[Boston Herald, published in Columbia, South Carolina State, April 26, 1914:]
QUEER WHIMS OF GHOSTS.
Each Governs Itself According to Its
Own Sweet Will.
Phillip Hale in the Boston Herald.
The ghost breaker of the melodrama now playing in Boston had little faith in apparitions and great confidence in a revolver. The dramatists and Mr. Warner may be pleased to know that solemn exorcism is still practiced in England. A ghost had annoyed the inmates of Asfordsby, Leicestershire for over 30 years. A few days ago Rev. F. A. Gage Hall, the rector, put on a cassock and a surplice, went into the haunted section of the house and commanded the ghost or ghosts to depart….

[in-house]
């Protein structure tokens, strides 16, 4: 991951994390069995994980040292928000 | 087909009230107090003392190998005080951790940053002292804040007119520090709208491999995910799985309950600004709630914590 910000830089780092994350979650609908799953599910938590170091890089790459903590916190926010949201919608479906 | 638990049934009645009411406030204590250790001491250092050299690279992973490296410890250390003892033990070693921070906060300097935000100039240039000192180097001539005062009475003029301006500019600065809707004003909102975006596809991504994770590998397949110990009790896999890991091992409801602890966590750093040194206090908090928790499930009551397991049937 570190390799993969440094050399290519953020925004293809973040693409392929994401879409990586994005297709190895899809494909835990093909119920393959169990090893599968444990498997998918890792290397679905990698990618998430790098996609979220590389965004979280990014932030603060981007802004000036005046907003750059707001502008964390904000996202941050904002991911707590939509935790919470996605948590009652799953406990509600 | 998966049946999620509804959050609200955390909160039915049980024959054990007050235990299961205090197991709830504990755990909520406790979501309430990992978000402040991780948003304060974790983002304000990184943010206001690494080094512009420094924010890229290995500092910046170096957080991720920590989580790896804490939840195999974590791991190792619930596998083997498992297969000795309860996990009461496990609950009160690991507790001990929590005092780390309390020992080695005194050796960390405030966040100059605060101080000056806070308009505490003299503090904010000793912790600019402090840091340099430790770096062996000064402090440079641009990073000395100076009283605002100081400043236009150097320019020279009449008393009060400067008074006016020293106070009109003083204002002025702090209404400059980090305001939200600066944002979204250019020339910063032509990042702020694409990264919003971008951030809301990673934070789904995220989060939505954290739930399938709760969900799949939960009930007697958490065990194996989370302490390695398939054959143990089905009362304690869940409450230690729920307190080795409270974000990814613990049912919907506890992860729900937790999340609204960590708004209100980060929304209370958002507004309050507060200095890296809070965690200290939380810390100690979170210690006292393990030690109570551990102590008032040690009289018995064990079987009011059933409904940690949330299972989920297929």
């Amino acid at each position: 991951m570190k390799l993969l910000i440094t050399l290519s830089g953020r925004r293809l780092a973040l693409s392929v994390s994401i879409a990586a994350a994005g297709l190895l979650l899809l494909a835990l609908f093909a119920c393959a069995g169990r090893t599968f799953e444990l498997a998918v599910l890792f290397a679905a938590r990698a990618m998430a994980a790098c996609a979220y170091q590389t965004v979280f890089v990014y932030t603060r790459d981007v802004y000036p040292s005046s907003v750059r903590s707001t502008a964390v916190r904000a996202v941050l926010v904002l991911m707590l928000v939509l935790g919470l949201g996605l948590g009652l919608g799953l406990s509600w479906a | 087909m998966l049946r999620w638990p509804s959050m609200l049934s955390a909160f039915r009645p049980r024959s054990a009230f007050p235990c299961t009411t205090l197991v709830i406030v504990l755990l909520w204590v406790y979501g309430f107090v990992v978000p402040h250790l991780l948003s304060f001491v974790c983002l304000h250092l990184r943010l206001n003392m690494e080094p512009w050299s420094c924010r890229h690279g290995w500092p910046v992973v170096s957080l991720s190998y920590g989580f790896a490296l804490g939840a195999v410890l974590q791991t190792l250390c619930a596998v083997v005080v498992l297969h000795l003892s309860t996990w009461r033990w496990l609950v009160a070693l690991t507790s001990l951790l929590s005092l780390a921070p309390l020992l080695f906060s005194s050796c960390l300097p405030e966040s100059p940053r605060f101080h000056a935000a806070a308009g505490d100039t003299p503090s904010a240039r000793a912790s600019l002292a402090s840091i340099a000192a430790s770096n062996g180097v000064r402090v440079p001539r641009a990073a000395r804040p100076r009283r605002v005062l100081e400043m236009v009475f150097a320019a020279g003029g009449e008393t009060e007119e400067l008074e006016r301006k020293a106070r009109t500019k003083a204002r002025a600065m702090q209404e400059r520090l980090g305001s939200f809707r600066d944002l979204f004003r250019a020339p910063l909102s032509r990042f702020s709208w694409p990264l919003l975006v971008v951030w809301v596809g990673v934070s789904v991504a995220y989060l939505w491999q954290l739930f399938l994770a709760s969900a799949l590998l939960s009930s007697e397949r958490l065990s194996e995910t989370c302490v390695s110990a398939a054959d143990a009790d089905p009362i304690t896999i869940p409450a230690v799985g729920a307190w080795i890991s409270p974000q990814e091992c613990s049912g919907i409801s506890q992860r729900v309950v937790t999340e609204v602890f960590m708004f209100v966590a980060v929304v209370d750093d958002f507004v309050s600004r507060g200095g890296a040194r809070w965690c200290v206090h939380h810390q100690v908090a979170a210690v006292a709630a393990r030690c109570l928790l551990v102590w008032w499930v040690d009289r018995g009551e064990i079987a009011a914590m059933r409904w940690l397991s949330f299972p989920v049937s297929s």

How different the conduct of the old family ghost at Ionia, a plantation belonging to the Riveses in the Green Spring region, Louisa county, Va. The guest goes to sleep. He is awakened. An old lady with a sweet face stands with a lighted candle by the bedside, puts the candle down, then tucks the bedclothes tenderly around the neck of the guest, takes up the candle and glides through the shut door or a wall. Not far from Ionia is a house in which the ghost of an old negro family servant rubs the floor of the hall and dining room in the early morning, and in a room above, in broad daylight, a rocking chair will rock, although there is no draft of air and no one ever ventures to sit in this chair.